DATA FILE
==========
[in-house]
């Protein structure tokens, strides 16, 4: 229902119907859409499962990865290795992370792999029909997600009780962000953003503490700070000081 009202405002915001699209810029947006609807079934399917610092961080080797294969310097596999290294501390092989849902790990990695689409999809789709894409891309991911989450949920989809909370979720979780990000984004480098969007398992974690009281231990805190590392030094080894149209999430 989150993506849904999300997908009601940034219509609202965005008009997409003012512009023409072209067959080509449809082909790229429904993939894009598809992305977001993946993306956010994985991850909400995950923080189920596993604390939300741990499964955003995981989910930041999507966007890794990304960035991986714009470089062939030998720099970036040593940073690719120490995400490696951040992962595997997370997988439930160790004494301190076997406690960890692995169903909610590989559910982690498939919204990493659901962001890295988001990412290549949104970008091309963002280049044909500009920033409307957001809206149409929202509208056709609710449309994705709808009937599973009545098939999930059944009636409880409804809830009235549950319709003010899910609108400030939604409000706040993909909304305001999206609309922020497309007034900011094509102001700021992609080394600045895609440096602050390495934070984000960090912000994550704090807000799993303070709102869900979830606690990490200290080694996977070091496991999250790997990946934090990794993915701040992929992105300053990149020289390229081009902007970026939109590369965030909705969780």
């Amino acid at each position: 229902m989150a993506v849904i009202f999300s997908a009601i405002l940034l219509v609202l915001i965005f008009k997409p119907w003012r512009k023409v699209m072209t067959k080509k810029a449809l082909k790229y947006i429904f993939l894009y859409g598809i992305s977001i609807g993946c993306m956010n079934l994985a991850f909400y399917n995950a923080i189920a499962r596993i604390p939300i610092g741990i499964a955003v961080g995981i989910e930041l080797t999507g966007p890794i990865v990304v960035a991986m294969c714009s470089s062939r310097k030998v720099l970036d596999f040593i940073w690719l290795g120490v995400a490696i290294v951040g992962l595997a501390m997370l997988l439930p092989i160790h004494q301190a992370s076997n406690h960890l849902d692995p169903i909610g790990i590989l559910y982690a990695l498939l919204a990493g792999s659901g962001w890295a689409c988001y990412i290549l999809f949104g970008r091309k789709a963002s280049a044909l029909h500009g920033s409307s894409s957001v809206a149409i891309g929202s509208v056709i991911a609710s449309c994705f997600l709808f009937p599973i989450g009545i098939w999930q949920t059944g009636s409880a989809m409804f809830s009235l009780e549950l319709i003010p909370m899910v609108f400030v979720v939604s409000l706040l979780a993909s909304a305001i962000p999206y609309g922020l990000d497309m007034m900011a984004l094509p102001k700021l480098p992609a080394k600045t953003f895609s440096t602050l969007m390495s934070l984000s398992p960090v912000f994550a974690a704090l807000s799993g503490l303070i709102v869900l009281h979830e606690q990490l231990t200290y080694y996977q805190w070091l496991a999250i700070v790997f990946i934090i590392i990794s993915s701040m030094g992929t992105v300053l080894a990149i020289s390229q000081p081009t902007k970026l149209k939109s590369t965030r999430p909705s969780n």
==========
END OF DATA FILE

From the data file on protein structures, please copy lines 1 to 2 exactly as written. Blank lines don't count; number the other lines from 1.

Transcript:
[in-house]
């Protein structure tokens, strides 16, 4: 229902119907859409499962990865290795992370792999029909997600009780962000953003503490700070000081 009202405002915001699209810029947006609807079934399917610092961080080797294969310097596999290294501390092989849902790990990695689409999809789709894409891309991911989450949920989809909370979720979780990000984004480098969007398992974690009281231990805190590392030094080894149209999430 989150993506849904999300997908009601940034219509609202965005008009997409003012512009023409072209067959080509449809082909790229429904993939894009598809992305977001993946993306956010994985991850909400995950923080189920596993604390939300741990499964955003995981989910930041999507966007890794990304960035991986714009470089062939030998720099970036040593940073690719120490995400490696951040992962595997997370997988439930160790004494301190076997406690960890692995169903909610590989559910982690498939919204990493659901962001890295988001990412290549949104970008091309963002280049044909500009920033409307957001809206149409929202509208056709609710449309994705709808009937599973009545098939999930059944009636409880409804809830009235549950319709003010899910609108400030939604409000706040993909909304305001999206609309922020497309007034900011094509102001700021992609080394600045895609440096602050390495934070984000960090912000994550704090807000799993303070709102869900979830606690990490200290080694996977070091496991999250790997990946934090990794993915701040992929992105300053990149020289390229081009902007970026939109590369965030909705969780």